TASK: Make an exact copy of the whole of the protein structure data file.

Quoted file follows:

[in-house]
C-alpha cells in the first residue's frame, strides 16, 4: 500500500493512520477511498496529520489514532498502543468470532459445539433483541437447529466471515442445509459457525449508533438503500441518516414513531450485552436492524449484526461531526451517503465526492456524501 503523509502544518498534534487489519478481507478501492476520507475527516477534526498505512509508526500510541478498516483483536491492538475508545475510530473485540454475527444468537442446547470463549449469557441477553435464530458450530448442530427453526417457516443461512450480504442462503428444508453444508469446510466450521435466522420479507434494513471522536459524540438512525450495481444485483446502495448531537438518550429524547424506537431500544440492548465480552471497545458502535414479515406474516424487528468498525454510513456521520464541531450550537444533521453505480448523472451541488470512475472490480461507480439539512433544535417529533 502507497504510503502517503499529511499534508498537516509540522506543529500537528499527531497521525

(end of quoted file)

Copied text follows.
[in-house]
C-alpha cells in the first residue's frame, strides 16, 4: 500500500493512520477511498496529520489514532498502543468470532459445539433483541437447529466471515442445509459457525449508533438503500441518516414513531450485552436492524449484526461531526451517503465526492456524501 503523509502544518498534534487489519478481507478501492476520507475527516477534526498505512509508526500510541478498516483483536491492538475508545475510530473485540454475527444468537442446547470463549449469557441477553435464530458450530448442530427453526417457516443461512450480504442462503428444508453444508469446510466450521435466522420479507434494513471522536459524540438512525450495481444485483446502495448531537438518550429524547424506537431500544440492548465480552471497545458502535414479515406474516424487528468498525454510513456521520464541531450550537444533521453505480448523472451541488470512475472490480461507480439539512433544535417529533 502507497504510503502517503499529511499534508498537516509540522506543529500537528499527531497521525